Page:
The ADA (Americans With Disabilities Act) requires by law that all websites which do business in the United States meet certain accessibility requirements. This means that your website must be easily usable by individuals with disabilities. But how do you know if your website meets accessibility standards?
There are easy ways to test whether your website meets ADA requirements, and many things you can do at low-cost to ensure that you’re meeting your customers’ needs. Primarily, your content needs to be user-friendly and easy to understand, and your website’s UI (User Interface) needs to be compatible with common assistive technologies. This means that it should be easy to navigate using tools such as screen readers, or by keyboard-only navigation.
There are many methods by which you can gauge your website’s accessibility level, and we’ll enumerate a few of those here.
What are some automated tools I can use?
There are a large number of automated services dedicated to ADA compliance. These scan your website’s source code and content, and return suggestions on how you can bring your website up to accessibility standards.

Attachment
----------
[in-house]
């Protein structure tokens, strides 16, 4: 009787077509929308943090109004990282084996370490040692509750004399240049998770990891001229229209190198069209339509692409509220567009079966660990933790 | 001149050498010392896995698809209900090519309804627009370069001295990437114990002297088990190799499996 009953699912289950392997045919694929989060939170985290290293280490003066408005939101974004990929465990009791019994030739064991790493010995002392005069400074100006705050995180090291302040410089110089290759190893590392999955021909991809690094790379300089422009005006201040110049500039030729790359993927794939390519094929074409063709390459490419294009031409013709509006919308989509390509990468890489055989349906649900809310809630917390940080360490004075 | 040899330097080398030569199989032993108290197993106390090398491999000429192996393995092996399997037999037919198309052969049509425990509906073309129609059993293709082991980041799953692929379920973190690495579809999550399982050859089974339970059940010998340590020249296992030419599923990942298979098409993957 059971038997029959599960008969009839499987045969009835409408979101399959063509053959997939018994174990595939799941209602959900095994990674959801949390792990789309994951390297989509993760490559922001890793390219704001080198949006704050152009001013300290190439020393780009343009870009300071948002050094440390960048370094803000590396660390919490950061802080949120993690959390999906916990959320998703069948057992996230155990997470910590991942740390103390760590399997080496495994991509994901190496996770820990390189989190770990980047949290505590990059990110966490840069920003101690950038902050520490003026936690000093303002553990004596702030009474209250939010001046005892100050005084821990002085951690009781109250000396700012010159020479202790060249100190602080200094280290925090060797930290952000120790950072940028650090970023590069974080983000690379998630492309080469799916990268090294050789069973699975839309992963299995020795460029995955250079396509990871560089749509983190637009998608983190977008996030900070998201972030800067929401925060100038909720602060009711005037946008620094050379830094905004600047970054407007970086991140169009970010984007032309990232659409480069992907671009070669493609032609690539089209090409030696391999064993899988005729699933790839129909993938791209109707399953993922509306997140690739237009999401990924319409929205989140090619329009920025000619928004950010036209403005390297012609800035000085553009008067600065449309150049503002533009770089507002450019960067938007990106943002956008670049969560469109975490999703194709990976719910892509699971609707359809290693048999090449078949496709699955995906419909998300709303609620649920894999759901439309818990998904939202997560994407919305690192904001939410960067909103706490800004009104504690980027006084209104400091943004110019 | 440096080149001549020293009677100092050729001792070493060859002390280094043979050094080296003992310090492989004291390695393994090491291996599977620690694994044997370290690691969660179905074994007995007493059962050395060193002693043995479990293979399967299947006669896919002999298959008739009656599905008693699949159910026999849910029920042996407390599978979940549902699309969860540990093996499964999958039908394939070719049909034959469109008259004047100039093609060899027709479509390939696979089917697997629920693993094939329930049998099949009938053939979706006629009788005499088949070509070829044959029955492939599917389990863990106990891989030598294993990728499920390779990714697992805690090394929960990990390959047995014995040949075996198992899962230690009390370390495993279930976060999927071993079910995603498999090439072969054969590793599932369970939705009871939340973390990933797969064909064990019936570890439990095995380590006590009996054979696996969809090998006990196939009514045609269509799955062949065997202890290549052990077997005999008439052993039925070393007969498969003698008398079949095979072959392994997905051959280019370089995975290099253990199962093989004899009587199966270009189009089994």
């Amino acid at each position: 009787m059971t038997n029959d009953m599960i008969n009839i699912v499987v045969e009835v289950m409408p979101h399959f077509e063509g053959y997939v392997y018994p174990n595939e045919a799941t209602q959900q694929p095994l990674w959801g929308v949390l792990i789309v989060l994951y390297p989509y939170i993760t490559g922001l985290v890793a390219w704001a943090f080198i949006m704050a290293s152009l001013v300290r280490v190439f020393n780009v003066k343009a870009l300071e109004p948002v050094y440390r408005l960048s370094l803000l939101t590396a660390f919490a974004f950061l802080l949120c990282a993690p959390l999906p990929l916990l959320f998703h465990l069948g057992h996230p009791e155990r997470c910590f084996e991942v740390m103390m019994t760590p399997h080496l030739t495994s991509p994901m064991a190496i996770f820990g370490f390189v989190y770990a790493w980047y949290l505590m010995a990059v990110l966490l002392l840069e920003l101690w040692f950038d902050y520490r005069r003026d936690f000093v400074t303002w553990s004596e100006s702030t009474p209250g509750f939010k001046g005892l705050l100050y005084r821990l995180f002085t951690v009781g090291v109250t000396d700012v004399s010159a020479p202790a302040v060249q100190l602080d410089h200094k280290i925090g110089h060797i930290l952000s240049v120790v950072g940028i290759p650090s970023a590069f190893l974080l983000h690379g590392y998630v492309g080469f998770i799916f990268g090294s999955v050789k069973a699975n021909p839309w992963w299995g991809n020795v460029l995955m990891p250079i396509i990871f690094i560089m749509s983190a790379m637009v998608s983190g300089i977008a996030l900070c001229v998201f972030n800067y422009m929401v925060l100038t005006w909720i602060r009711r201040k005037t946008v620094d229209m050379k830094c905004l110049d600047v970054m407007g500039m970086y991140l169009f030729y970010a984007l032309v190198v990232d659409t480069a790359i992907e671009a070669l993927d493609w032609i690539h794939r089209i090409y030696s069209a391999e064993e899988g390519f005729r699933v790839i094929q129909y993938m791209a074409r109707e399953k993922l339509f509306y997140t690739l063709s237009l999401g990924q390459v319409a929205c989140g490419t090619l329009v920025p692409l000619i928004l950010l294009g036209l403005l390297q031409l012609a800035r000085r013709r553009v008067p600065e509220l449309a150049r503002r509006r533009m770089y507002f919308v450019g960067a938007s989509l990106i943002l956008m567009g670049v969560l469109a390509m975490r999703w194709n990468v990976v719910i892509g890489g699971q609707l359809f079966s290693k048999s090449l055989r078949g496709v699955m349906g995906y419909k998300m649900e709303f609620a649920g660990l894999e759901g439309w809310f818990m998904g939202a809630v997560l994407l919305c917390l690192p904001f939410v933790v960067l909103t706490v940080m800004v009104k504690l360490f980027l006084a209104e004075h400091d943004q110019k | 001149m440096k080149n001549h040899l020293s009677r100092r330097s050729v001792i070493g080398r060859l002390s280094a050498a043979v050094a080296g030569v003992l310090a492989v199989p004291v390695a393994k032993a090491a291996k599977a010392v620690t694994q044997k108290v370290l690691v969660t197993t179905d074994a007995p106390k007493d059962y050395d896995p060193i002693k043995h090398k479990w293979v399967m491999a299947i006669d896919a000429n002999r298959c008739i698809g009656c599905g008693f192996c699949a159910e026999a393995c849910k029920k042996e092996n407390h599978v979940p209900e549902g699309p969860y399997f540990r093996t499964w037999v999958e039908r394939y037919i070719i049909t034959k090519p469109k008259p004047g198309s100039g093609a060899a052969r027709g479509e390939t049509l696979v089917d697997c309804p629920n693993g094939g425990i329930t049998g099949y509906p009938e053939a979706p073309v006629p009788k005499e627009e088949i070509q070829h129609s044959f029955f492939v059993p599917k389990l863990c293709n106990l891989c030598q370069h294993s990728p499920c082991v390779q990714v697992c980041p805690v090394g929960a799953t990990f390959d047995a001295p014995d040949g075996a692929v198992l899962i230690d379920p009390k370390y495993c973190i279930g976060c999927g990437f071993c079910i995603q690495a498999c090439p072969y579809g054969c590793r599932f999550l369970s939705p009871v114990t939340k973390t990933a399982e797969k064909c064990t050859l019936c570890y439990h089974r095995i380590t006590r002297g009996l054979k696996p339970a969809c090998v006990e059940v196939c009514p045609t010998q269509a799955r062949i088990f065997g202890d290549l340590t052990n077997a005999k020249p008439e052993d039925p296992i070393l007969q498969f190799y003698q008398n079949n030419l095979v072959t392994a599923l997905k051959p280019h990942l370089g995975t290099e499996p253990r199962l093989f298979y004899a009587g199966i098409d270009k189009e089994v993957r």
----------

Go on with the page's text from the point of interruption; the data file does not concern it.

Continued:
- One-time instant scanners. These online services provide a one-time scan of your website, and report your results instantly. Examples of this type of service are Web Accessibility by Level Access, and WAVE. In seconds, you are provided with a downloadable report of some things you can do to easily improve your ADA compliance standards. These may include tips such as, “provide alternative text for images”, “ensure link text is meaningful within context”, “provide a valid label for form fields”, and more. This will give you a good jumping-off point for making improvements to your accessibility. These tools are generally free of charge because they’re only reporting your issues, not fixing them. It’s also a good idea to run your website through several of these scanning services and not just one – they all report things differently, and your final task list will be much more comprehensive.